Ratification is the adoption or confirmation by a principal of an act performed on his behalf by an agent which act was performed without authority. The ratification by the principal of an unauthorized act of his agent is equivalent to an original grant of authority. On acquiring knowledge of the unauthorized act of an agent, the principal should promptly repudiate the act, otherwise it will be presumed he has ratified and affirmed the act. (Adrian v. Elmer, 178 Kan. 242, 284 P.2d 599.)

In Hartwell v. Manufacturing Co., 78 Kan. 259, 97 Pac. 432, it is said:

"It is trite law that where one, without authority, assumes to act as the agent of another in making a contract, the principal must repudiate the transaction within a reasonable time after all the material facts in regard thereto have come to his knowledge or he will be presumed to have ratified the contract...." (p. 263)

(See also Isaacs v. Motor Co., 108 Kan. 17, 193 Pac. 1081, and Will v. Hughes, 172 Kan. 45, 238 P.2d 478.)

The principles governing ratification, including the requirement of prompt repudiation of an unauthorized act of an agent, are applicable in brokerage transactions. (Lord v. Jackman, 206 Kan. *305 22, 476 P.2d 596; 12 Am.Jur.2d, Brokers, § 68, p. 822; 12 C.J.S., Brokers, § 44, p. 106.)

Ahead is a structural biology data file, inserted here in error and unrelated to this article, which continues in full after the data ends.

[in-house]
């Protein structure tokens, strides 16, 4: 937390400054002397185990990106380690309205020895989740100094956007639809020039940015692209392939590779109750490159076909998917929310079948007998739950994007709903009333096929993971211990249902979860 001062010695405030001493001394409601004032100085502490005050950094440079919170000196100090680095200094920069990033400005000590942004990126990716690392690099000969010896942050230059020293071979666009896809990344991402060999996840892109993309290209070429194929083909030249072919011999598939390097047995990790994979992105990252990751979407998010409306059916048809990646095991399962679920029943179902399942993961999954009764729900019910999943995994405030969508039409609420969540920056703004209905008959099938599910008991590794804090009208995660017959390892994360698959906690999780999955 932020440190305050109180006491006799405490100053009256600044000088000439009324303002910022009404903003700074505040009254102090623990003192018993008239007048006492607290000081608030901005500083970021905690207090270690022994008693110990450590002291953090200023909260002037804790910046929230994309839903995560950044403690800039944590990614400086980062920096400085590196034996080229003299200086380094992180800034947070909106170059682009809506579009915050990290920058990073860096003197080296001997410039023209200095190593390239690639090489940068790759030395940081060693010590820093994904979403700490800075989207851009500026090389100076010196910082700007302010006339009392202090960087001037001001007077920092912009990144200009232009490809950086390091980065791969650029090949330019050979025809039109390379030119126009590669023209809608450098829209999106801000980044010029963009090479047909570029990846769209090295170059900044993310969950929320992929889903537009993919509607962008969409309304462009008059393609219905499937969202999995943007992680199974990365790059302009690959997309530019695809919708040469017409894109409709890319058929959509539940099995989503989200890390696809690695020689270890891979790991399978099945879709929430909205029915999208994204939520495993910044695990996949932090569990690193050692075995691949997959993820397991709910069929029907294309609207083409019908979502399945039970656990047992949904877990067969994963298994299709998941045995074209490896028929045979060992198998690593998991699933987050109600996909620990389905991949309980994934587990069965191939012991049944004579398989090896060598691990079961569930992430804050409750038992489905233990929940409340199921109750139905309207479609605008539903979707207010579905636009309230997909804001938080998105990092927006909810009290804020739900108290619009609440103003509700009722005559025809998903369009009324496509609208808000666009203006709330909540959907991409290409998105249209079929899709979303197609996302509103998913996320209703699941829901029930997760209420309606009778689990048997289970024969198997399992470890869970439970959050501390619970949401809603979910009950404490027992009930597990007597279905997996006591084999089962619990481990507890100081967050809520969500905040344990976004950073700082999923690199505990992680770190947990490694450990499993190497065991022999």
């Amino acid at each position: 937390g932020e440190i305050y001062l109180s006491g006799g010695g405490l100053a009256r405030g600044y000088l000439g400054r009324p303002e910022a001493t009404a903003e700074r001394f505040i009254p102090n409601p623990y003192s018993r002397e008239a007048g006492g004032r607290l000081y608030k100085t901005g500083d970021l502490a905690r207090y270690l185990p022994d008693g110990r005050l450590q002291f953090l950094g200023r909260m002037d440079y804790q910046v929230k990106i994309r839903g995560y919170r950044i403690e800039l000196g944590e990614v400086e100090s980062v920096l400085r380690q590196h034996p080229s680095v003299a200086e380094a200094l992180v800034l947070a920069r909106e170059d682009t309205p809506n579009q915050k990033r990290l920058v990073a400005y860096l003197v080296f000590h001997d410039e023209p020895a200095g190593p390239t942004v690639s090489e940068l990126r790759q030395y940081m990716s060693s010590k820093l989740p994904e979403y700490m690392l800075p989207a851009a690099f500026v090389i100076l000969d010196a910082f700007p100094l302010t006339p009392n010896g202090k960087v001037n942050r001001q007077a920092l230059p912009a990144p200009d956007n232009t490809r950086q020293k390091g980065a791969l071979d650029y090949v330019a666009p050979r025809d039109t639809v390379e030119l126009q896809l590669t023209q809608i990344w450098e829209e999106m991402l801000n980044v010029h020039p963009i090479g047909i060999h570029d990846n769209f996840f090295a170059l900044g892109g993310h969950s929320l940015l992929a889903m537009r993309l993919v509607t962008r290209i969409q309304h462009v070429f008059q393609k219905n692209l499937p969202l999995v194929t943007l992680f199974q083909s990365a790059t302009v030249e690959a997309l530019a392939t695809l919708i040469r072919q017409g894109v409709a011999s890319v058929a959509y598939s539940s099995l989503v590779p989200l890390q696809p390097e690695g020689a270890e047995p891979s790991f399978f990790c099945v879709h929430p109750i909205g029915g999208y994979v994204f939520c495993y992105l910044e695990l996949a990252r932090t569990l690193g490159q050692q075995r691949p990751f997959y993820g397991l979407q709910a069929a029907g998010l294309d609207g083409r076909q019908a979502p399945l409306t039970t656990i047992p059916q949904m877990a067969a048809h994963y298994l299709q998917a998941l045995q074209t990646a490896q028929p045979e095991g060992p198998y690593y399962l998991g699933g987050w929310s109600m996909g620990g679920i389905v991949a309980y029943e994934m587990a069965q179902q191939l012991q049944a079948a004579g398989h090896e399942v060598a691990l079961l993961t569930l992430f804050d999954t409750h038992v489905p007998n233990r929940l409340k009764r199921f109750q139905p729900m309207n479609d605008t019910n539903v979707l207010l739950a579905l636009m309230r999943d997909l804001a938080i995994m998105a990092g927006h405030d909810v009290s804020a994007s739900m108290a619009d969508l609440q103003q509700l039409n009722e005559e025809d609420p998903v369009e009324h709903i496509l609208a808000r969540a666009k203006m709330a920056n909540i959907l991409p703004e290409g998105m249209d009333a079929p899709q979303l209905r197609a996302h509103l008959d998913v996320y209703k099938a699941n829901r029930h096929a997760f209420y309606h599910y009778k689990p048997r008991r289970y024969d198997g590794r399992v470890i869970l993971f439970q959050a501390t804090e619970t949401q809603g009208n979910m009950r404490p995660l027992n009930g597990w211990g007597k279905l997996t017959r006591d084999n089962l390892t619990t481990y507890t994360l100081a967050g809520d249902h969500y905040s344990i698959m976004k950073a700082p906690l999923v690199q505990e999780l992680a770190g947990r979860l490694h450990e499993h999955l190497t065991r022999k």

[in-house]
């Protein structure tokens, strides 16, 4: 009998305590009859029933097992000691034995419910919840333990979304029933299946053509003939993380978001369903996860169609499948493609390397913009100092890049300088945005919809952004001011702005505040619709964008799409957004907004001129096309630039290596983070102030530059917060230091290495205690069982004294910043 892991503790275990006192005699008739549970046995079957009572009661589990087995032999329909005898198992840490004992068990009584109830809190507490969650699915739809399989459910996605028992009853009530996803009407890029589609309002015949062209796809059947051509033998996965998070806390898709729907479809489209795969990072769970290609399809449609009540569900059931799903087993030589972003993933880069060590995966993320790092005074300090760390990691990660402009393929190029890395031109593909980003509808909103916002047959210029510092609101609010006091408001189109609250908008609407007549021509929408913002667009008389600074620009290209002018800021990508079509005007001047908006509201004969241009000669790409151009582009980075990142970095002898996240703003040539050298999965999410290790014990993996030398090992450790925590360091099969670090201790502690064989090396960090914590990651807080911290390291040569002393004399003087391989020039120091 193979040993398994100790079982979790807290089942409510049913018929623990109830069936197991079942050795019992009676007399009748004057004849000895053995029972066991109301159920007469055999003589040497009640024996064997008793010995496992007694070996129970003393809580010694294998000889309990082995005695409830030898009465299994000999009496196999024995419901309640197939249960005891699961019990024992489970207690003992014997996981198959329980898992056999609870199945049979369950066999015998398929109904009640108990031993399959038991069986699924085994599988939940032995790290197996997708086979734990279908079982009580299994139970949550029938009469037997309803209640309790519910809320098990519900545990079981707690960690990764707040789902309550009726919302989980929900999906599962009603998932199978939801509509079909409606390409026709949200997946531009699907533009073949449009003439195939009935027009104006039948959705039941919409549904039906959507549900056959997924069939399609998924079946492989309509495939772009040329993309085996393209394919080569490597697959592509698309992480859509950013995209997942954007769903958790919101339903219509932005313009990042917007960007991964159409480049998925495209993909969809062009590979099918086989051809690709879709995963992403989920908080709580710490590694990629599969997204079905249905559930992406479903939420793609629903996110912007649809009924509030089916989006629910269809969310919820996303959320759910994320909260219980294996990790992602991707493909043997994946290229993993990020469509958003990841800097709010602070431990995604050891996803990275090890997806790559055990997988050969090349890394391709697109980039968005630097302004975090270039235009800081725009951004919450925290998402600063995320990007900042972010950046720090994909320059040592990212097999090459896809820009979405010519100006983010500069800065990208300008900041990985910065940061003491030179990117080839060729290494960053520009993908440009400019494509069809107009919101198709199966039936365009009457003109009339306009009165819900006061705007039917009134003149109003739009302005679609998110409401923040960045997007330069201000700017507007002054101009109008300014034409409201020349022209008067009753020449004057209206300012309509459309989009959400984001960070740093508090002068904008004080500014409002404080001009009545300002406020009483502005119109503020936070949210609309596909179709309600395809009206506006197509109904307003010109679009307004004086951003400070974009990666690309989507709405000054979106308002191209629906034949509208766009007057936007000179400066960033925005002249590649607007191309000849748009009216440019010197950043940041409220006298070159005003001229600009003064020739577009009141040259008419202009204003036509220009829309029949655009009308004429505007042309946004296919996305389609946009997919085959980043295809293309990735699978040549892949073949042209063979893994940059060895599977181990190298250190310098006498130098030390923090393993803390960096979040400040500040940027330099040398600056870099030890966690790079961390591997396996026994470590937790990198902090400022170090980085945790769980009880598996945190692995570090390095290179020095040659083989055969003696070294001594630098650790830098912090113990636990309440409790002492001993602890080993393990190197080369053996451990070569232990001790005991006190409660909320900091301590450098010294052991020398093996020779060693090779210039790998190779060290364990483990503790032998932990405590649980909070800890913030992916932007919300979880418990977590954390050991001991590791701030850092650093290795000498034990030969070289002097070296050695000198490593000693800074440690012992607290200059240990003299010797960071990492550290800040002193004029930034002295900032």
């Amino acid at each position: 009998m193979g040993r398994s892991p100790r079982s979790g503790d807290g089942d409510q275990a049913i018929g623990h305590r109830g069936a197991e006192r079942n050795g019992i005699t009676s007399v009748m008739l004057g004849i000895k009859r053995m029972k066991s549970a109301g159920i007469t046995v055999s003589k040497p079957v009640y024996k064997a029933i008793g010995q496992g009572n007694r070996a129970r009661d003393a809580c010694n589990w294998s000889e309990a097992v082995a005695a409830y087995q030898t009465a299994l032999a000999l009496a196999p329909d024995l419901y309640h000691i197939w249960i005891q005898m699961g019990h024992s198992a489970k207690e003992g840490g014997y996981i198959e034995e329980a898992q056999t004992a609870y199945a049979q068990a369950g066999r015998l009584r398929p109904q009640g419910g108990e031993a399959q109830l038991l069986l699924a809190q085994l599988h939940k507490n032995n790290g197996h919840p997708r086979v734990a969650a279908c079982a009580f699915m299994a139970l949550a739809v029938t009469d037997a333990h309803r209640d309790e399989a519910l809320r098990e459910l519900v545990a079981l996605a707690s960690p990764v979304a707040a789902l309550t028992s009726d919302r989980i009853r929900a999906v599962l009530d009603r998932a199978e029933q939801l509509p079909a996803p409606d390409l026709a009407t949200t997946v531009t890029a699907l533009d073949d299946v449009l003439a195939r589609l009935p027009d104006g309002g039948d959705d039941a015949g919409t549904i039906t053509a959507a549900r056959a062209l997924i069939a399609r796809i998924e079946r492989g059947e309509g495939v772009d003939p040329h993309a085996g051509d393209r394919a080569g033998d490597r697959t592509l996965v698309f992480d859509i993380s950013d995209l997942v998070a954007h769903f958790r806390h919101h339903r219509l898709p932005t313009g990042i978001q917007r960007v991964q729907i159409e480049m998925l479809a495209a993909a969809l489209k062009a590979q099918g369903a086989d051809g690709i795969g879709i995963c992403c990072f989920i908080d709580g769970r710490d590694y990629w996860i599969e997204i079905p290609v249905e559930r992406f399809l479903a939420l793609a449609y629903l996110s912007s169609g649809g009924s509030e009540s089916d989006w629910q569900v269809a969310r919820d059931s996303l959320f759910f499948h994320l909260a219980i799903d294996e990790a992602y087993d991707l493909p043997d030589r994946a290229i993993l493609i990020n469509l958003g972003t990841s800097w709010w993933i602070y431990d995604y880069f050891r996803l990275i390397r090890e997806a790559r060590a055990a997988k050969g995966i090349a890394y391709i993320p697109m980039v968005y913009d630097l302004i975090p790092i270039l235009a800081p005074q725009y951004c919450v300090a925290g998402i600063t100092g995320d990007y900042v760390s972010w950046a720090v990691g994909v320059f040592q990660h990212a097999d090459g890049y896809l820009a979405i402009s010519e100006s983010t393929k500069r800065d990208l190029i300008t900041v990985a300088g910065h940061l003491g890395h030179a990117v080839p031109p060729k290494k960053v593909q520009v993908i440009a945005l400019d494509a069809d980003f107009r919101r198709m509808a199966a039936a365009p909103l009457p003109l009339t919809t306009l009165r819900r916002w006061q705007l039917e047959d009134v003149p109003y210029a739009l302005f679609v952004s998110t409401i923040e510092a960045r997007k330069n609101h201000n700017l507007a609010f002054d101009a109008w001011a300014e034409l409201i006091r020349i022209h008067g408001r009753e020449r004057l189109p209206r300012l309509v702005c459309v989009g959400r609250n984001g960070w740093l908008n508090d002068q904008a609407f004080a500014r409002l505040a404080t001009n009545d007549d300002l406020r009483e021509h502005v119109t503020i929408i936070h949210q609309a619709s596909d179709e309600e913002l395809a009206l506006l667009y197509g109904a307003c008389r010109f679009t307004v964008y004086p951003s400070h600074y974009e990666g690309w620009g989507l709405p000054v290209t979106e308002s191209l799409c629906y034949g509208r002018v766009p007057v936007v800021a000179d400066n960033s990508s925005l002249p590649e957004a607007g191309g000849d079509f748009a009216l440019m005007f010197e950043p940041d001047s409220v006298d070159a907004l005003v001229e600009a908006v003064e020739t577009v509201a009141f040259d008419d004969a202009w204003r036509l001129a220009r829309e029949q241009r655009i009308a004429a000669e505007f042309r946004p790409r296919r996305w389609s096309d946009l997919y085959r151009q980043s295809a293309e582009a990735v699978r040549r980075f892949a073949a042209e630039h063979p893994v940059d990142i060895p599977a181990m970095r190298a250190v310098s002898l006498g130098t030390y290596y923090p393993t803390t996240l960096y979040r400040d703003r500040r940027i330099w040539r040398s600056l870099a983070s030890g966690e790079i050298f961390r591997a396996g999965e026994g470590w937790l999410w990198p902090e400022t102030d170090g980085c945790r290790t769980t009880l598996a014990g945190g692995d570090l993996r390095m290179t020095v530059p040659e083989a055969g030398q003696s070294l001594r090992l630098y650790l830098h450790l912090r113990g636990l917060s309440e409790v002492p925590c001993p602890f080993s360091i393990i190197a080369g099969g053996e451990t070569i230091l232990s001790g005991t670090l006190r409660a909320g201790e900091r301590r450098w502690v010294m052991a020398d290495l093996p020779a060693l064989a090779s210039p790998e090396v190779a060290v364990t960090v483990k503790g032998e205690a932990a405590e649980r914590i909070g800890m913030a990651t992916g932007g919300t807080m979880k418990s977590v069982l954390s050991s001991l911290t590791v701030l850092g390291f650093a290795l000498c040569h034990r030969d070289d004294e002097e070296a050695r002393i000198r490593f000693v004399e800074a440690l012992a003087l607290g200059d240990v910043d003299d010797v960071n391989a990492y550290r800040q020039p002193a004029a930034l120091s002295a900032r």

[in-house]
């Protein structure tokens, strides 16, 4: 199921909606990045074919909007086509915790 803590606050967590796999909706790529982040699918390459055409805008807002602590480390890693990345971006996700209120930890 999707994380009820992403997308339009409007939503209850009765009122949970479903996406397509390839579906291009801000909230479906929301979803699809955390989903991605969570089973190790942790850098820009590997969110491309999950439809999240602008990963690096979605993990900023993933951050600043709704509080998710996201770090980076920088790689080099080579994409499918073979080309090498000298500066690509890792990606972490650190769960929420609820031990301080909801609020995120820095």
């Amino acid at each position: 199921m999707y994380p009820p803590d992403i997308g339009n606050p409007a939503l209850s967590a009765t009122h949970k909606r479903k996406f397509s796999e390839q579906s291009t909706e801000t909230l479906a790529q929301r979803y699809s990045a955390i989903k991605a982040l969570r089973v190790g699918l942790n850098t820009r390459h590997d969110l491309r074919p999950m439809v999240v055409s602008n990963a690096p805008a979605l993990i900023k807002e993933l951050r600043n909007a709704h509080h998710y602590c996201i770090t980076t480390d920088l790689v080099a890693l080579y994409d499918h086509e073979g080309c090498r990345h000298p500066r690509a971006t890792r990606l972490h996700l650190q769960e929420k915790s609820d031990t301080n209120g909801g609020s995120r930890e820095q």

In its brief duPont contends the trial court correctly applied the foregoing principles to defeat the greater part of the claim, but erred in failing to apply such principles to bar recovery for the transactions between April 26 and May 24.

The record is clear the trial court correctly applied these principles to this entire period. During this period of time there were 36 transactions in the Theis account. The court determined that by Theis' failure to promptly repudiate unauthorized transactions he had either authorized or ratified the first 35 transactions. However, the court found that Theis promptly repudiated the final transaction of May 24 when he learned it had been made contrary to his express orders. This was evidenced not only by registering a protest with Benjamin but also by closing his commodities account with the broker.